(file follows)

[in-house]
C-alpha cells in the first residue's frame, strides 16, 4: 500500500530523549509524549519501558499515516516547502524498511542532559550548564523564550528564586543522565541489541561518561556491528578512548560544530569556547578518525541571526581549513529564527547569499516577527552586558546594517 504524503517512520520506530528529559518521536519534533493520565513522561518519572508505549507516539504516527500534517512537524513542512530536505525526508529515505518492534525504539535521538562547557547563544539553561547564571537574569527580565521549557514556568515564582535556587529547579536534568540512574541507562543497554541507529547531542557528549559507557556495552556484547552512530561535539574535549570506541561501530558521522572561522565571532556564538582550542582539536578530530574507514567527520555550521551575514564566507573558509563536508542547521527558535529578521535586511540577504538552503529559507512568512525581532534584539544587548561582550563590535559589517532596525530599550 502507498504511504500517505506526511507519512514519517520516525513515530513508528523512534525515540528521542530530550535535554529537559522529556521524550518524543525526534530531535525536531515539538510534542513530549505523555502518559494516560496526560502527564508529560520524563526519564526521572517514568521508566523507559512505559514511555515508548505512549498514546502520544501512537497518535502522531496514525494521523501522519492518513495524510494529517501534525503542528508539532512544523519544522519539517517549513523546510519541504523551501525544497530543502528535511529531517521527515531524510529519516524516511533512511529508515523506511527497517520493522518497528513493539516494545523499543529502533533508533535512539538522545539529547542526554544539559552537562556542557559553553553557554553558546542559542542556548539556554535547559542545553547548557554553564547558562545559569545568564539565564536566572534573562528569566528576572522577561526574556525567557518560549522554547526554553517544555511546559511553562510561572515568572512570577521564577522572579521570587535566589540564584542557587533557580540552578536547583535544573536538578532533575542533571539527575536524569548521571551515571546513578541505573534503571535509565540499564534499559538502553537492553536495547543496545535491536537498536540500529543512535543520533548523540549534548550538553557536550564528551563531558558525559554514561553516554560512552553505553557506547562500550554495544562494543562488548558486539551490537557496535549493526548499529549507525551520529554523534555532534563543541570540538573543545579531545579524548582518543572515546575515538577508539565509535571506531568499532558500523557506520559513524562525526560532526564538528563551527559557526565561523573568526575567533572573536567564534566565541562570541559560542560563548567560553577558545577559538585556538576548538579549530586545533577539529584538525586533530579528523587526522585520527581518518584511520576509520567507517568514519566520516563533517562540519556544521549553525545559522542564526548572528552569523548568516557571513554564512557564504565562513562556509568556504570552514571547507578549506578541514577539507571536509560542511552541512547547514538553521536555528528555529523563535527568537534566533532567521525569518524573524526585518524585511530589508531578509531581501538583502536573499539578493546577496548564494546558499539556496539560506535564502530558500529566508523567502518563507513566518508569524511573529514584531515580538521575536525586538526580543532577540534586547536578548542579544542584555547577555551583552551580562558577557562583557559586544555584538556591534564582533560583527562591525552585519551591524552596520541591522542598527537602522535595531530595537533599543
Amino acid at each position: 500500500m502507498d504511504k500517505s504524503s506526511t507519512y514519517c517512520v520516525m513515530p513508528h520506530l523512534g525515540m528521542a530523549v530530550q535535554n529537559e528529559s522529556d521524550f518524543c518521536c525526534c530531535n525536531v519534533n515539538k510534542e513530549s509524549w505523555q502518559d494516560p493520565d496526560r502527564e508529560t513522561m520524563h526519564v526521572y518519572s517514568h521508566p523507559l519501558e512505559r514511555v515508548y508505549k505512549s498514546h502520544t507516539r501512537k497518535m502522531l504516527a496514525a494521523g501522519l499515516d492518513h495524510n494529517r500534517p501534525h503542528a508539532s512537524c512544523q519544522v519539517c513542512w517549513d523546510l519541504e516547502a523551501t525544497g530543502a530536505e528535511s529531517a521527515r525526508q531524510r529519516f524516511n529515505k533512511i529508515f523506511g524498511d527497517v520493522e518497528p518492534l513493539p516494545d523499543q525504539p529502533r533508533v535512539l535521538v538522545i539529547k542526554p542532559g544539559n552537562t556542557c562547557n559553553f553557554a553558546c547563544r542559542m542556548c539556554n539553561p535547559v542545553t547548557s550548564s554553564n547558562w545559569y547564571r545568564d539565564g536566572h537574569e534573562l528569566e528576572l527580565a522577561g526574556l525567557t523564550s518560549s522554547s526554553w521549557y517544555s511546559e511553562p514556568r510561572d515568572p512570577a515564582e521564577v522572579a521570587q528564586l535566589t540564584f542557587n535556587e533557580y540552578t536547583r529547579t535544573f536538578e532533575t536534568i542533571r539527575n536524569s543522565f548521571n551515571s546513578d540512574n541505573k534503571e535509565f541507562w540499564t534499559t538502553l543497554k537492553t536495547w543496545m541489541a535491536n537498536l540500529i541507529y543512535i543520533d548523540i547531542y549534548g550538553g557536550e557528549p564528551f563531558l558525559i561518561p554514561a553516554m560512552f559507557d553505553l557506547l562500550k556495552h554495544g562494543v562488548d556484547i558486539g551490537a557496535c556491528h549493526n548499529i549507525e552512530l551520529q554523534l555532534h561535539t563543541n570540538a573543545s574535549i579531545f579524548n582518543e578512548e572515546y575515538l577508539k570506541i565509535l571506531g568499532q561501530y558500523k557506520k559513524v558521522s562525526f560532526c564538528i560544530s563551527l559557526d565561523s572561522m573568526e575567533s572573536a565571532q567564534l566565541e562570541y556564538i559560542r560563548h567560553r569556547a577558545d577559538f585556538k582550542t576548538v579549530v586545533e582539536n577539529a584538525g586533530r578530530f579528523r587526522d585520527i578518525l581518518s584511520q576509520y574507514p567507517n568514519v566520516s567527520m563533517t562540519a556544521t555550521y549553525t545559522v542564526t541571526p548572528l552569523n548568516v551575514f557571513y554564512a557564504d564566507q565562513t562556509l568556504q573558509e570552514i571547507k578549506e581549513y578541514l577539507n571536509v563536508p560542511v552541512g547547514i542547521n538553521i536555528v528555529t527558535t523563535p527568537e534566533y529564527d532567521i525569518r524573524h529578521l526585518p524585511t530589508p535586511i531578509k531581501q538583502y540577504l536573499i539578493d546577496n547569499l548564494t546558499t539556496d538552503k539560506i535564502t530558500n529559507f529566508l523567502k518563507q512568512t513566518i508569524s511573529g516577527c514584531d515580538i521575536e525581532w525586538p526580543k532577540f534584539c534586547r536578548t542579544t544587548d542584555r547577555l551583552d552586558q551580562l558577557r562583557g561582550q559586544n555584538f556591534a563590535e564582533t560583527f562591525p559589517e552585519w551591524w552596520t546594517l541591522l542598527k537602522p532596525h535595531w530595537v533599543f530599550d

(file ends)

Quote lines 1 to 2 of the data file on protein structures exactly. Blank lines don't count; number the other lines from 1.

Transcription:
[in-house]
C-alpha cells in the first residue's frame, strides 16, 4: 500500500530523549509524549519501558499515516516547502524498511542532559550548564523564550528564586543522565541489541561518561556491528578512548560544530569556547578518525541571526581549513529564527547569499516577527552586558546594517 504524503517512520520506530528529559518521536519534533493520565513522561518519572508505549507516539504516527500534517512537524513542512530536505525526508529515505518492534525504539535521538562547557547563544539553561547564571537574569527580565521549557514556568515564582535556587529547579536534568540512574541507562543497554541507529547531542557528549559507557556495552556484547552512530561535539574535549570506541561501530558521522572561522565571532556564538582550542582539536578530530574507514567527520555550521551575514564566507573558509563536508542547521527558535529578521535586511540577504538552503529559507512568512525581532534584539544587548561582550563590535559589517532596525530599550 502507498504511504500517505506526511507519512514519517520516525513515530513508528523512534525515540528521542530530550535535554529537559522529556521524550518524543525526534530531535525536531515539538510534542513530549505523555502518559494516560496526560502527564508529560520524563526519564526521572517514568521508566523507559512505559514511555515508548505512549498514546502520544501512537497518535502522531496514525494521523501522519492518513495524510494529517501534525503542528508539532512544523519544522519539517517549513523546510519541504523551501525544497530543502528535511529531517521527515531524510529519516524516511533512511529508515523506511527497517520493522518497528513493539516494545523499543529502533533508533535512539538522545539529547542526554544539559552537562556542557559553553553557554553558546542559542542556548539556554535547559542545553547548557554553564547558562545559569545568564539565564536566572534573562528569566528576572522577561526574556525567557518560549522554547526554553517544555511546559511553562510561572515568572512570577521564577522572579521570587535566589540564584542557587533557580540552578536547583535544573536538578532533575542533571539527575536524569548521571551515571546513578541505573534503571535509565540499564534499559538502553537492553536495547543496545535491536537498536540500529543512535543520533548523540549534548550538553557536550564528551563531558558525559554514561553516554560512552553505553557506547562500550554495544562494543562488548558486539551490537557496535549493526548499529549507525551520529554523534555532534563543541570540538573543545579531545579524548582518543572515546575515538577508539565509535571506531568499532558500523557506520559513524562525526560532526564538528563551527559557526565561523573568526575567533572573536567564534566565541562570541559560542560563548567560553577558545577559538585556538576548538579549530586545533577539529584538525586533530579528523587526522585520527581518518584511520576509520567507517568514519566520516563533517562540519556544521549553525545559522542564526548572528552569523548568516557571513554564512557564504565562513562556509568556504570552514571547507578549506578541514577539507571536509560542511552541512547547514538553521536555528528555529523563535527568537534566533532567521525569518524573524526585518524585511530589508531578509531581501538583502536573499539578493546577496548564494546558499539556496539560506535564502530558500529566508523567502518563507513566518508569524511573529514584531515580538521575536525586538526580543532577540534586547536578548542579544542584555547577555551583552551580562558577557562583557559586544555584538556591534564582533560583527562591525552585519551591524552596520541591522542598527537602522535595531530595537533599543